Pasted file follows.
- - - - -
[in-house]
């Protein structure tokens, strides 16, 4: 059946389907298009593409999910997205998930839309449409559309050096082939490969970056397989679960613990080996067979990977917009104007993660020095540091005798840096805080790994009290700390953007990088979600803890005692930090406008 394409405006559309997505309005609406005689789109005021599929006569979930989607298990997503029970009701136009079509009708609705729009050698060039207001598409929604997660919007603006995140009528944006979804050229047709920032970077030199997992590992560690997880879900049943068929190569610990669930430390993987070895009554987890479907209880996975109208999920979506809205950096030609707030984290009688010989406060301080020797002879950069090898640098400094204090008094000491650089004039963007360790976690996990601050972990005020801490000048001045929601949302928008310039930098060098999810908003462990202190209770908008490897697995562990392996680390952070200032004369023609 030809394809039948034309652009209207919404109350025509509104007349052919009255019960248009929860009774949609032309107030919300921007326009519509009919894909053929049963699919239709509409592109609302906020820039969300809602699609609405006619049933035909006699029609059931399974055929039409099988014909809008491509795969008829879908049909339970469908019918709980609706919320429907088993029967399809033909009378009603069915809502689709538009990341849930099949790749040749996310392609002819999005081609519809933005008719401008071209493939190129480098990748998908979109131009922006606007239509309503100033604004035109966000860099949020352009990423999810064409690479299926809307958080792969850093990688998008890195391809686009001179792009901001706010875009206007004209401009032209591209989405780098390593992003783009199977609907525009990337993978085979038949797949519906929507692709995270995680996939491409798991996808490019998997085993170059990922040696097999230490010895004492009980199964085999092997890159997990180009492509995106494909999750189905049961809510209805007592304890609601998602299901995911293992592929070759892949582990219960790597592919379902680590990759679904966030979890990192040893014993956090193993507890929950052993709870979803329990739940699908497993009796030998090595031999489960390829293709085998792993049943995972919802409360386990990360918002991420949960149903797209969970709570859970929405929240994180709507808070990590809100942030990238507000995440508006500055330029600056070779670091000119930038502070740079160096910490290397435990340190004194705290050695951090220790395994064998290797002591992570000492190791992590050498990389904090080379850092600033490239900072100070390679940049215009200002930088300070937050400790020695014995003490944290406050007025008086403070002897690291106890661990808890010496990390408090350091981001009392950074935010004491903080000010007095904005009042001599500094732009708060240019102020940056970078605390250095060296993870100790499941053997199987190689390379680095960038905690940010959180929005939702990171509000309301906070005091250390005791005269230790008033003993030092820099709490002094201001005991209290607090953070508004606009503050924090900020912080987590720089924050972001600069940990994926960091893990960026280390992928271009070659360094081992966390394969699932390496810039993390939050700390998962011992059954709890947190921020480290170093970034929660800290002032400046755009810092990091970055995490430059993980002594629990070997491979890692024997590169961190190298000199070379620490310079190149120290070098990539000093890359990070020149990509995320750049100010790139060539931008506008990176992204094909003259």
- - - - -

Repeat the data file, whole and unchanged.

[in-house]
């Protein structure tokens, strides 16, 4: 059946389907298009593409999910997205998930839309449409559309050096082939490969970056397989679960613990080996067979990977917009104007993660020095540091005798840096805080790994009290700390953007990088979600803890005692930090406008 394409405006559309997505309005609406005689789109005021599929006569979930989607298990997503029970009701136009079509009708609705729009050698060039207001598409929604997660919007603006995140009528944006979804050229047709920032970077030199997992590992560690997880879900049943068929190569610990669930430390993987070895009554987890479907209880996975109208999920979506809205950096030609707030984290009688010989406060301080020797002879950069090898640098400094204090008094000491650089004039963007360790976690996990601050972990005020801490000048001045929601949302928008310039930098060098999810908003462990202190209770908008490897697995562990392996680390952070200032004369023609 030809394809039948034309652009209207919404109350025509509104007349052919009255019960248009929860009774949609032309107030919300921007326009519509009919894909053929049963699919239709509409592109609302906020820039969300809602699609609405006619049933035909006699029609059931399974055929039409099988014909809008491509795969008829879908049909339970469908019918709980609706919320429907088993029967399809033909009378009603069915809502689709538009990341849930099949790749040749996310392609002819999005081609519809933005008719401008071209493939190129480098990748998908979109131009922006606007239509309503100033604004035109966000860099949020352009990423999810064409690479299926809307958080792969850093990688998008890195391809686009001179792009901001706010875009206007004209401009032209591209989405780098390593992003783009199977609907525009990337993978085979038949797949519906929507692709995270995680996939491409798991996808490019998997085993170059990922040696097999230490010895004492009980199964085999092997890159997990180009492509995106494909999750189905049961809510209805007592304890609601998602299901995911293992592929070759892949582990219960790597592919379902680590990759679904966030979890990192040893014993956090193993507890929950052993709870979803329990739940699908497993009796030998090595031999489960390829293709085998792993049943995972919802409360386990990360918002991420949960149903797209969970709570859970929405929240994180709507808070990590809100942030990238507000995440508006500055330029600056070779670091000119930038502070740079160096910490290397435990340190004194705290050695951090220790395994064998290797002591992570000492190791992590050498990389904090080379850092600033490239900072100070390679940049215009200002930088300070937050400790020695014995003490944290406050007025008086403070002897690291106890661990808890010496990390408090350091981001009392950074935010004491903080000010007095904005009042001599500094732009708060240019102020940056970078605390250095060296993870100790499941053997199987190689390379680095960038905690940010959180929005939702990171509000309301906070005091250390005791005269230790008033003993030092820099709490002094201001005991209290607090953070508004606009503050924090900020912080987590720089924050972001600069940990994926960091893990960026280390992928271009070659360094081992966390394969699932390496810039993390939050700390998962011992059954709890947190921020480290170093970034929660800290002032400046755009810092990091970055995490430059993980002594629990070997491979890692024997590169961190190298000199070379620490310079190149120290070098990539000093890359990070020149990509995320750049100010790139060539931008506008990176992204094909003259």